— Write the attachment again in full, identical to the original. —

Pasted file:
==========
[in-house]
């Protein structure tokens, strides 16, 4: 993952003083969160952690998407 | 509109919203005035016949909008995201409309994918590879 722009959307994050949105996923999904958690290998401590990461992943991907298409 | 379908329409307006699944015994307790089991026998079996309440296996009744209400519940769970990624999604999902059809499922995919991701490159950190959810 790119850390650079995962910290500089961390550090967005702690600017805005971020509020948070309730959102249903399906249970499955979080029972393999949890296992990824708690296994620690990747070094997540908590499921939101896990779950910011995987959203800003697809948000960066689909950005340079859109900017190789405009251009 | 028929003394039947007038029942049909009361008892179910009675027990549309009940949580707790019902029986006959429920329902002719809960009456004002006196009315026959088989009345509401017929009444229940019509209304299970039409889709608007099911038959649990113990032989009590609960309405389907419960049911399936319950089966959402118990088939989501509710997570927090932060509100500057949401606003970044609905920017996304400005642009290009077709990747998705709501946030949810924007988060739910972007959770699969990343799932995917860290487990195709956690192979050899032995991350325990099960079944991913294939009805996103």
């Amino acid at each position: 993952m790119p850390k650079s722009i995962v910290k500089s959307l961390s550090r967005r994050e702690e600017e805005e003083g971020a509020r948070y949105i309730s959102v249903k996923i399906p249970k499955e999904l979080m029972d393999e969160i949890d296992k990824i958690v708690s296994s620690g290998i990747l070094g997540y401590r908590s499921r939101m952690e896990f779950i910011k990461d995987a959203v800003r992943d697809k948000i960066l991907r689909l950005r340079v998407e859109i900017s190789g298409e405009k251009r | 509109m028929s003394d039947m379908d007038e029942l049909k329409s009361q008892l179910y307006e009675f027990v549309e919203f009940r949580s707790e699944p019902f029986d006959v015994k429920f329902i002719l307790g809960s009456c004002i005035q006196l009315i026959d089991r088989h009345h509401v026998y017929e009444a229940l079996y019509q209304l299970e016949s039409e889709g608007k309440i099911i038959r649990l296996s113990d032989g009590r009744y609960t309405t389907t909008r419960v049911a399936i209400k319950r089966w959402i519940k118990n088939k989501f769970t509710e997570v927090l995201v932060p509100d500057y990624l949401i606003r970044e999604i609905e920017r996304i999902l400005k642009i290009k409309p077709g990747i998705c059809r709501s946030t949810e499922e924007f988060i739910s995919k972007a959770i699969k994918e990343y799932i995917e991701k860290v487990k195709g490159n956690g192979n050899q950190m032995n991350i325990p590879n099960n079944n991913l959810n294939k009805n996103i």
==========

[in-house]
């Protein structure tokens, strides 16, 4: 993952003083969160952690998407 | 509109919203005035016949909008995201409309994918590879 722009959307994050949105996923999904958690290998401590990461992943991907298409 | 379908329409307006699944015994307790089991026998079996309440296996009744209400519940769970990624999604999902059809499922995919991701490159950190959810 790119850390650079995962910290500089961390550090967005702690600017805005971020509020948070309730959102249903399906249970499955979080029972393999949890296992990824708690296994620690990747070094997540908590499921939101896990779950910011995987959203800003697809948000960066689909950005340079859109900017190789405009251009 | 028929003394039947007038029942049909009361008892179910009675027990549309009940949580707790019902029986006959429920329902002719809960009456004002006196009315026959088989009345509401017929009444229940019509209304299970039409889709608007099911038959649990113990032989009590609960309405389907419960049911399936319950089966959402118990088939989501509710997570927090932060509100500057949401606003970044609905920017996304400005642009290009077709990747998705709501946030949810924007988060739910972007959770699969990343799932995917860290487990195709956690192979050899032995991350325990099960079944991913294939009805996103």
């Amino acid at each position: 993952m790119p850390k650079s722009i995962v910290k500089s959307l961390s550090r967005r994050e702690e600017e805005e003083g971020a509020r948070y949105i309730s959102v249903k996923i399906p249970k499955e999904l979080m029972d393999e969160i949890d296992k990824i958690v708690s296994s620690g290998i990747l070094g997540y401590r908590s499921r939101m952690e896990f779950i910011k990461d995987a959203v800003r992943d697809k948000i960066l991907r689909l950005r340079v998407e859109i900017s190789g298409e405009k251009r | 509109m028929s003394d039947m379908d007038e029942l049909k329409s009361q008892l179910y307006e009675f027990v549309e919203f009940r949580s707790e699944p019902f029986d006959v015994k429920f329902i002719l307790g809960s009456c004002i005035q006196l009315i026959d089991r088989h009345h509401v026998y017929e009444a229940l079996y019509q209304l299970e016949s039409e889709g608007k309440i099911i038959r649990l296996s113990d032989g009590r009744y609960t309405t389907t909008r419960v049911a399936i209400k319950r089966w959402i519940k118990n088939k989501f769970t509710e997570v927090l995201v932060p509100d500057y990624l949401i606003r970044e999604i609905e920017r996304i999902l400005k642009i290009k409309p077709g990747i998705c059809r709501s946030t949810e499922e924007f988060i739910s995919k972007a959770i699969k994918e990343y799932i995917e991701k860290v487990k195709g490159n956690g192979n050899q950190m032995n991350i325990p590879n099960n079944n991913l959810n294939k009805n996103i």